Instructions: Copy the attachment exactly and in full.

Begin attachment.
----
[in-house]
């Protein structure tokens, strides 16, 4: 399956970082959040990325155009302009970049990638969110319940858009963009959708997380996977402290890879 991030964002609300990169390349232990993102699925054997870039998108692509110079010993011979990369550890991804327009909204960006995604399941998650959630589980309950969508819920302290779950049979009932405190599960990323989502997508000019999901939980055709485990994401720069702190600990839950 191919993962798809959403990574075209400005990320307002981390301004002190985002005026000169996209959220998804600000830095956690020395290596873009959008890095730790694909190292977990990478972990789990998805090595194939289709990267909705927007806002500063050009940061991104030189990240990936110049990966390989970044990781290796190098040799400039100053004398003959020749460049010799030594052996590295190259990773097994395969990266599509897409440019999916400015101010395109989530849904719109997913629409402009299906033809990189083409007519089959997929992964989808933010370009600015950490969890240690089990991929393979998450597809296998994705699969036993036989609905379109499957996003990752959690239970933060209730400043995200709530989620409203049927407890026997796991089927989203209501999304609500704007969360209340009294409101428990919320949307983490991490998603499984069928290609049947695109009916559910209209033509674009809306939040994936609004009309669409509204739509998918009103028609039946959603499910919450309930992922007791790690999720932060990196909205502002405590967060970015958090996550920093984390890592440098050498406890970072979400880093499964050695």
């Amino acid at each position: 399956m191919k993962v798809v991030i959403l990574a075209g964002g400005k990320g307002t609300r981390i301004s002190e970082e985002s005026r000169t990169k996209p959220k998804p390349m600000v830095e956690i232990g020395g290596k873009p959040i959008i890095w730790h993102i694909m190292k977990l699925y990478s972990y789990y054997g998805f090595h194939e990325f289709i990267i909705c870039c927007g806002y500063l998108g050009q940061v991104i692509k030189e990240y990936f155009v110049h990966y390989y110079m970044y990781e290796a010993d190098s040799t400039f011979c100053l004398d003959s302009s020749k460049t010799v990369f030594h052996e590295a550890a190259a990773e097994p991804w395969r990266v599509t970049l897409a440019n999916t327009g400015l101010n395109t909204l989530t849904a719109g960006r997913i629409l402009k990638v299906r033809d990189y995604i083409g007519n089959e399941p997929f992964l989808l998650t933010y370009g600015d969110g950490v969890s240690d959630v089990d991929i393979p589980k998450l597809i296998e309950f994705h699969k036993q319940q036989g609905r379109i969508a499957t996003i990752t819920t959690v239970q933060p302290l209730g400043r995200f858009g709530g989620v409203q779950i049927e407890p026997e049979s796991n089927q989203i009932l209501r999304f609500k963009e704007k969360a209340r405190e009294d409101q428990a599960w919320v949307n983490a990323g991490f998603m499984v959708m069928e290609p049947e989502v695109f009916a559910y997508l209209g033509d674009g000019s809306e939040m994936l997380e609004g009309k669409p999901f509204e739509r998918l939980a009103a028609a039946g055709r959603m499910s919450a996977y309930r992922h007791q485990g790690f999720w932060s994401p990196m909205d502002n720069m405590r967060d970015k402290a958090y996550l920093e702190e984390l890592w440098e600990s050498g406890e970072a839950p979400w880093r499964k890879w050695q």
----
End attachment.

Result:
[in-house]
């Protein structure tokens, strides 16, 4: 399956970082959040990325155009302009970049990638969110319940858009963009959708997380996977402290890879 991030964002609300990169390349232990993102699925054997870039998108692509110079010993011979990369550890991804327009909204960006995604399941998650959630589980309950969508819920302290779950049979009932405190599960990323989502997508000019999901939980055709485990994401720069702190600990839950 191919993962798809959403990574075209400005990320307002981390301004002190985002005026000169996209959220998804600000830095956690020395290596873009959008890095730790694909190292977990990478972990789990998805090595194939289709990267909705927007806002500063050009940061991104030189990240990936110049990966390989970044990781290796190098040799400039100053004398003959020749460049010799030594052996590295190259990773097994395969990266599509897409440019999916400015101010395109989530849904719109997913629409402009299906033809990189083409007519089959997929992964989808933010370009600015950490969890240690089990991929393979998450597809296998994705699969036993036989609905379109499957996003990752959690239970933060209730400043995200709530989620409203049927407890026997796991089927989203209501999304609500704007969360209340009294409101428990919320949307983490991490998603499984069928290609049947695109009916559910209209033509674009809306939040994936609004009309669409509204739509998918009103028609039946959603499910919450309930992922007791790690999720932060990196909205502002405590967060970015958090996550920093984390890592440098050498406890970072979400880093499964050695």
């Amino acid at each position: 399956m191919k993962v798809v991030i959403l990574a075209g964002g400005k990320g307002t609300r981390i301004s002190e970082e985002s005026r000169t990169k996209p959220k998804p390349m600000v830095e956690i232990g020395g290596k873009p959040i959008i890095w730790h993102i694909m190292k977990l699925y990478s972990y789990y054997g998805f090595h194939e990325f289709i990267i909705c870039c927007g806002y500063l998108g050009q940061v991104i692509k030189e990240y990936f155009v110049h990966y390989y110079m970044y990781e290796a010993d190098s040799t400039f011979c100053l004398d003959s302009s020749k460049t010799v990369f030594h052996e590295a550890a190259a990773e097994p991804w395969r990266v599509t970049l897409a440019n999916t327009g400015l101010n395109t909204l989530t849904a719109g960006r997913i629409l402009k990638v299906r033809d990189y995604i083409g007519n089959e399941p997929f992964l989808l998650t933010y370009g600015d969110g950490v969890s240690d959630v089990d991929i393979p589980k998450l597809i296998e309950f994705h699969k036993q319940q036989g609905r379109i969508a499957t996003i990752t819920t959690v239970q933060p302290l209730g400043r995200f858009g709530g989620v409203q779950i049927e407890p026997e049979s796991n089927q989203i009932l209501r999304f609500k963009e704007k969360a209340r405190e009294d409101q428990a599960w919320v949307n983490a990323g991490f998603m499984v959708m069928e290609p049947e989502v695109f009916a559910y997508l209209g033509d674009g000019s809306e939040m994936l997380e609004g009309k669409p999901f509204e739509r998918l939980a009103a028609a039946g055709r959603m499910s919450a996977y309930r992922h007791q485990g790690f999720w932060s994401p990196m909205d502002n720069m405590r967060d970015k402290a958090y996550l920093e702190e984390l890592w440098e600990s050498g406890e970072a839950p979400w880093r499964k890879w050695q």